Technology can help, especially for companies faced with monitoring and responding to a large number of posts. Social media listening tools can establish rules to search for terms that accompany references to the brand and make those posts a priority, Sussin said. Companies with a large number of social media mentions can assign as many as three people to categorize flagged posts and move them to queues that correspond to whichever actions have been mapped out.

This prioritization is like an "old-school flow chart of governance," Sussin added.

Companies looking to streamline the process should prioritize based on staffing, customer engagement expectations and whatever threshold they have for being mentioned in a public forum.

3. Crafting a response strategy

The size of a company often shapes the prioritization of responses. A midsize restaurant with food delivery service will probably want to offer a quick apology and a coupon to a customer who uses social media to complain about his dinner arriving two hours late, Sussin said.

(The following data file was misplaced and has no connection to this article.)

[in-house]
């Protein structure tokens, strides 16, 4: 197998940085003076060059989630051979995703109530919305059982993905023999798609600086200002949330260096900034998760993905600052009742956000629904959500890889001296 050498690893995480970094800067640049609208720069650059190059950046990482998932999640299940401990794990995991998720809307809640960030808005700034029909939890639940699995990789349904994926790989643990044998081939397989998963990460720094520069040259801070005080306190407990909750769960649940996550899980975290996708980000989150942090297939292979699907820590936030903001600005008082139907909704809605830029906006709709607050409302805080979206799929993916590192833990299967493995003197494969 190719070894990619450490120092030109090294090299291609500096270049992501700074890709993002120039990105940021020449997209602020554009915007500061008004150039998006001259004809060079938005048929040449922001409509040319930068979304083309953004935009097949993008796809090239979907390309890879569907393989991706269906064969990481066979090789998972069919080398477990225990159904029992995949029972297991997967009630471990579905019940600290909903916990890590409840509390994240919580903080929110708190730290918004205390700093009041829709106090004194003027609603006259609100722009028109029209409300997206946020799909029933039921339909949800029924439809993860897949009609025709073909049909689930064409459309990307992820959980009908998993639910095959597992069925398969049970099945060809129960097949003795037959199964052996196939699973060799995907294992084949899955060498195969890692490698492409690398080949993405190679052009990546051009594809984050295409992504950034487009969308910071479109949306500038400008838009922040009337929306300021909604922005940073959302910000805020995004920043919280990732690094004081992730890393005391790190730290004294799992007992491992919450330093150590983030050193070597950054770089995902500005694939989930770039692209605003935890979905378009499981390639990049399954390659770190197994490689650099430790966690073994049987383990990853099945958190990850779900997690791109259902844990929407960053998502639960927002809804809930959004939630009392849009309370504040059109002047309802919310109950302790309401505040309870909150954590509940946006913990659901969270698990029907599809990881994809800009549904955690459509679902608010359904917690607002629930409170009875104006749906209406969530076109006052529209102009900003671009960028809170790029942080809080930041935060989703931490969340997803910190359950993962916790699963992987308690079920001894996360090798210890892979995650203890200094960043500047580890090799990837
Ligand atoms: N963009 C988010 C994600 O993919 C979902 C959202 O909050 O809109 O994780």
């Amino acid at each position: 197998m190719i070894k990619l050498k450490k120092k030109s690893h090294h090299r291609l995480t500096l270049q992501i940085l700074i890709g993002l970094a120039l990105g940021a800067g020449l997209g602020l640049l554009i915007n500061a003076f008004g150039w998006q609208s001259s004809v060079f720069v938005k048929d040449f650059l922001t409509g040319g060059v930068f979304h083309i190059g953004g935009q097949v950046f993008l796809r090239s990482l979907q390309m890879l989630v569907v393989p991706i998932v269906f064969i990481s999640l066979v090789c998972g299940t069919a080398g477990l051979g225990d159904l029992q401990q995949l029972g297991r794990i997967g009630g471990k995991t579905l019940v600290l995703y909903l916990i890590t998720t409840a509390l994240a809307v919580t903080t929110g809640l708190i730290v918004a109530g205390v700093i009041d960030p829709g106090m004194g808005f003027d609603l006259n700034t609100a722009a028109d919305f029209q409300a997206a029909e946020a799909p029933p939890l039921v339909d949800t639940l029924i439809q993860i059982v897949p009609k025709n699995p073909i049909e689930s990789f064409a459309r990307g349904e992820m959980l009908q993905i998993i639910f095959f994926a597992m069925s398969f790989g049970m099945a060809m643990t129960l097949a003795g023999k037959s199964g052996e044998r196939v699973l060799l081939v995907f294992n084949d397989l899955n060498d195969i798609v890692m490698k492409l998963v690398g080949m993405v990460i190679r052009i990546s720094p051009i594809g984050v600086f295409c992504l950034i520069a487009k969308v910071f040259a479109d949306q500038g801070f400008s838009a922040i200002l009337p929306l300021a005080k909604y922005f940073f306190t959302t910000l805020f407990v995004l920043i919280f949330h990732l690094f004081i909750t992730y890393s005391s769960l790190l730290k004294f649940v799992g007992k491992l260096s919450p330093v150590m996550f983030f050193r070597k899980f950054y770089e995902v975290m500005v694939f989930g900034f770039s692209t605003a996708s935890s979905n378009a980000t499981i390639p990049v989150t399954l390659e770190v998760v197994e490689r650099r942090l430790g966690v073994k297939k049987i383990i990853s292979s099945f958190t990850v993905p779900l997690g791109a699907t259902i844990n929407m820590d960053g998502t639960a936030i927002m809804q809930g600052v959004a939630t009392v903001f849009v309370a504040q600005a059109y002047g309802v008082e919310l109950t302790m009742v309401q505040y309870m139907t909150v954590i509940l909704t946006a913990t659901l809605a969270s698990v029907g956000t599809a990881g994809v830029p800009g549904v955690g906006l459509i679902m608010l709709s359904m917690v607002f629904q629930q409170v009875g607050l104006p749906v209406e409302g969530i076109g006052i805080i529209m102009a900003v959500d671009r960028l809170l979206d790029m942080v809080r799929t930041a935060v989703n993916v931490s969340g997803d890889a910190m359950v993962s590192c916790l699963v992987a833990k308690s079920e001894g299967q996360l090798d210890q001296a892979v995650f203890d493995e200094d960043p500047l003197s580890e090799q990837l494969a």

A list of examples of social CRM

But if a traveler tweets "Delta, you're the worst," that kind of venting is not a priority because there's no context, and a company of Delta's size won't live or die by not replying. A tweet about lost luggage, however, should trigger a near-immediate reply from the airline.

Replies can be automated to initially verify acknowledgment of an issue, but a thoughtful and informative follow-up written by a human is always the safest and surest practice, Sussin said.

"It's hard to do social media with automation," she said. "You can look at every response a company has sent, and if it's automated, you'll see the same canned response one out of every three posts. Now that's frustrating for customers who can't get through. You have to be careful with that."